(b) 20-40% fillers, 0-3% colorants,

(c) 4-6% foaming agents causing the intumescence, 16-25% waterproofing materials determining the blocking action of the intumesced sealing material, and

(d) 0.2-1.5% cellulose.

DETAILED DESCRIPTION

It was discovered that a rubberlike hardening of the material which prevented the further processing occurred through the added waterproofing materials, which have the purpose of forming a solid crust in the case of a fire and hardening the intumesced material and enabling the same to withstand even a strong water jet, which is necessary in fighting fires, and the reinforcement of the material after its increase in volume has the effect that the sealing action is maintained, even when it is directly subjected to a water jet.

In particular, the ammonium polyphosphate commonly used as a waterproofing material, and which is very suitable for that purpose, is responsible for the time-dependent hardening of the material already occurring prior to an appropriate use, because it binds the water dispersed in the binding agent, which water usually assures the easy processing ability of the material. The dispersion coagulates and breaks down through the ammonium polyphosphate, and the pastelike structure of the material is lost.

Very surprisingly, it has been shown that this effect can be overcome when a cellulose portion is added to the material, which cellulose portion binds the water of the dispersion and prevents the same from coagulation. It is furthermore remarkable that the chemical composition of the cellulose is thereby of no importance whatsoever. Its share in percentage by weight of the material is relatively small and if it lies between 0.1 and 0.5%, then good results are achieved throughout.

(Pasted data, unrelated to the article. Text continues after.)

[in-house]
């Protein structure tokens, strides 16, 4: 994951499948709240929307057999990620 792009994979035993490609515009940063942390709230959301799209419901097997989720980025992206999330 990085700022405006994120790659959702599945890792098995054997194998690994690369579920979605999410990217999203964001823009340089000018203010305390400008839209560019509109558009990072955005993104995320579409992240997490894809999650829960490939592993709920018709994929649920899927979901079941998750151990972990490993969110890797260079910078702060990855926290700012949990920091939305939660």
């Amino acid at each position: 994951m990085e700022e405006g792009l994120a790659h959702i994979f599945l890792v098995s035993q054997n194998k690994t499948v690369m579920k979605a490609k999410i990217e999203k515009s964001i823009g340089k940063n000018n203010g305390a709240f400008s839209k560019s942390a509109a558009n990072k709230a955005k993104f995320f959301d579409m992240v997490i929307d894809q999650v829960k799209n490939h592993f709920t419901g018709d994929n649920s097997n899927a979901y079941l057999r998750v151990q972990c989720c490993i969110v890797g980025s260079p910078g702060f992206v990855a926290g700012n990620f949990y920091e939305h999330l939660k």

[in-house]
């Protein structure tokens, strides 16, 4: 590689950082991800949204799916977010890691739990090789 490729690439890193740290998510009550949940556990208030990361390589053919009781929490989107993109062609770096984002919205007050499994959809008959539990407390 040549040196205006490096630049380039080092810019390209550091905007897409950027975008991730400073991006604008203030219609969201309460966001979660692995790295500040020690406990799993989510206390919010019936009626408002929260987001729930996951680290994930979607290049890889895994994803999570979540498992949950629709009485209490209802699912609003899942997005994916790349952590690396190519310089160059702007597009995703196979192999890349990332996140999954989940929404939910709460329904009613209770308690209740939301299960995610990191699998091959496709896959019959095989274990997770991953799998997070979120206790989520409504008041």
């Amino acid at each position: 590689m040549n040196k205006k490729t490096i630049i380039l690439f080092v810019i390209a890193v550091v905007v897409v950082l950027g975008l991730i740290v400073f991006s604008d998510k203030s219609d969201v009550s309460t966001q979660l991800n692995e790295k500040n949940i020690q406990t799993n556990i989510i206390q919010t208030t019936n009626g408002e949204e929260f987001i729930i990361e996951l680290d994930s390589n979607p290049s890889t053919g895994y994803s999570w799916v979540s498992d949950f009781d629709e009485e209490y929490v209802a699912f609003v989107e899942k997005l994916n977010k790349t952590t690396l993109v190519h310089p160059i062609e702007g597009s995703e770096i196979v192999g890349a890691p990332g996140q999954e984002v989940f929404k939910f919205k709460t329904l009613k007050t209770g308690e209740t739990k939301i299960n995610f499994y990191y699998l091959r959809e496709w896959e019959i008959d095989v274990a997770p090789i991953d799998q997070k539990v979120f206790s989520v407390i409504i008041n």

A particularly effective material is obtained by the chemical composition disclosed in the following Example 1.

EXAMPLE 1

The composition of a material of the invention is a (in percentage by weight):

34.3% acrylate dispersion of 65% acrylate and 35% water, (binding and bonding agent)

4.1% alkyd resin,

0.3% fungicide,

0.1% dispersing additive,

0.3% wetting agent,

2.0% polybutene (softener)

1.2% monoethylene glycol (antifreezing compound),

20% calcium carbonate

8% talcum (fillers)

5.1% swelling graphite (foaming agents),

11.7% zinc borate,

1.2% glass fibers. (waterproofing materials)

7.8% ammonium polyphosphate

0.3% cellulose, to which 4% water was added.

Such a material remains spreadable over a long period of time in cartouches and can accordingly be removed and processed without any problems.

It has proven to be particularly advantageous for the manufacture of a material of the invention when the cellulose is first mixed with water, and, after the subsequent swelling of the cellulose, the ammonium polyphosphate is added. This sequence alone decides the effectiveness of the manufacture, however, and not whether the cellulose is added alone or together with the ammonium polyphosphate to the material. Thus it is, on the one hand, possible that the cellulose is first mixed with the water and, after the following swelling, is mixed with the ammonium polyphosphate and is added in this form to the already mixed remaining parts of the material. On the other hand, it is also possible that first the cellulose and, after its swelling, the ammonium polyphosphate is added to the material already mixed from the remaining parts.